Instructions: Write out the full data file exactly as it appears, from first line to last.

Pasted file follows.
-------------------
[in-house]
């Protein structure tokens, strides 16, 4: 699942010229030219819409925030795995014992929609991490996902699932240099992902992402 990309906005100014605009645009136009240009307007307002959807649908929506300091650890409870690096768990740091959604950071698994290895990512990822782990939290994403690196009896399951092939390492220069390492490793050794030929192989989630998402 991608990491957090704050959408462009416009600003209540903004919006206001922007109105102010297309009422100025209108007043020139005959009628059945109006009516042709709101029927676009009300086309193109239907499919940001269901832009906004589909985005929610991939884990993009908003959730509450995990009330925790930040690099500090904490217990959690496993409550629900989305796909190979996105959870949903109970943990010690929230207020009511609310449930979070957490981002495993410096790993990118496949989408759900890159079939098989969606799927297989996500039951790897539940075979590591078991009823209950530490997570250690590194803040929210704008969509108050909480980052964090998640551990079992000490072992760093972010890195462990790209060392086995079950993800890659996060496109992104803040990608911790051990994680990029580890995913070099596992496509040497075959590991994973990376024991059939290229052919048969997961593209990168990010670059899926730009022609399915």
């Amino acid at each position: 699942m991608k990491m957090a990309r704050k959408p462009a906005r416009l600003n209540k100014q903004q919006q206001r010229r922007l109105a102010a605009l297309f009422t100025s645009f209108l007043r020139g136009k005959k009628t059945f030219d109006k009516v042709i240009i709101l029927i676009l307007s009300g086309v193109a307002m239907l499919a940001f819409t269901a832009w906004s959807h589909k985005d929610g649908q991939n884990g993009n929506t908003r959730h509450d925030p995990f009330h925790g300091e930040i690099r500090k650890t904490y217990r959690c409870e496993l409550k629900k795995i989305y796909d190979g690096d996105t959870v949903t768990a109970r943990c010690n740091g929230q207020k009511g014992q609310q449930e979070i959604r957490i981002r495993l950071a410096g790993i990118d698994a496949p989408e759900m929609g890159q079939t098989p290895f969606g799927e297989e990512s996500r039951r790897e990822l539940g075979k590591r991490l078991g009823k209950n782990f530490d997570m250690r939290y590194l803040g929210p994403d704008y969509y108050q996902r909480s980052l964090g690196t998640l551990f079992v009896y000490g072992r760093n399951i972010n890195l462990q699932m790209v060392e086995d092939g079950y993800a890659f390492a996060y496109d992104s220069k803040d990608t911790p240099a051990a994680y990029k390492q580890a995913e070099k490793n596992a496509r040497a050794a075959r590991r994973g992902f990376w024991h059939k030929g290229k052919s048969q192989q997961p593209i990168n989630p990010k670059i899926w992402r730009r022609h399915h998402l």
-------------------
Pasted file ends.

[in-house]
């Protein structure tokens, strides 16, 4: 699942010229030219819409925030795995014992929609991490996902699932240099992902992402 990309906005100014605009645009136009240009307007307002959807649908929506300091650890409870690096768990740091959604950071698994290895990512990822782990939290994403690196009896399951092939390492220069390492490793050794030929192989989630998402 991608990491957090704050959408462009416009600003209540903004919006206001922007109105102010297309009422100025209108007043020139005959009628059945109006009516042709709101029927676009009300086309193109239907499919940001269901832009906004589909985005929610991939884990993009908003959730509450995990009330925790930040690099500090904490217990959690496993409550629900989305796909190979996105959870949903109970943990010690929230207020009511609310449930979070957490981002495993410096790993990118496949989408759900890159079939098989969606799927297989996500039951790897539940075979590591078991009823209950530490997570250690590194803040929210704008969509108050909480980052964090998640551990079992000490072992760093972010890195462990790209060392086995079950993800890659996060496109992104803040990608911790051990994680990029580890995913070099596992496509040497075959590991994973990376024991059939290229052919048969997961593209990168990010670059899926730009022609399915």
């Amino acid at each position: 699942m991608k990491m957090a990309r704050k959408p462009a906005r416009l600003n209540k100014q903004q919006q206001r010229r922007l109105a102010a605009l297309f009422t100025s645009f209108l007043r020139g136009k005959k009628t059945f030219d109006k009516v042709i240009i709101l029927i676009l307007s009300g086309v193109a307002m239907l499919a940001f819409t269901a832009w906004s959807h589909k985005d929610g649908q991939n884990g993009n929506t908003r959730h509450d925030p995990f009330h925790g300091e930040i690099r500090k650890t904490y217990r959690c409870e496993l409550k629900k795995i989305y796909d190979g690096d996105t959870v949903t768990a109970r943990c010690n740091g929230q207020k009511g014992q609310q449930e979070i959604r957490i981002r495993l950071a410096g790993i990118d698994a496949p989408e759900m929609g890159q079939t098989p290895f969606g799927e297989e990512s996500r039951r790897e990822l539940g075979k590591r991490l078991g009823k209950n782990f530490d997570m250690r939290y590194l803040g929210p994403d704008y969509y108050q996902r909480s980052l964090g690196t998640l551990f079992v009896y000490g072992r760093n399951i972010n890195l462990q699932m790209v060392e086995d092939g079950y993800a890659f390492a996060y496109d992104s220069k803040d990608t911790p240099a051990a994680y990029k390492q580890a995913e070099k490793n596992a496509r040497a050794a075959r590991r994973g992902f990376w024991h059939k030929g290229k052919s048969q192989q997961p593209i990168n989630p990010k670059i899926w992402r730009r022609h399915h998402l």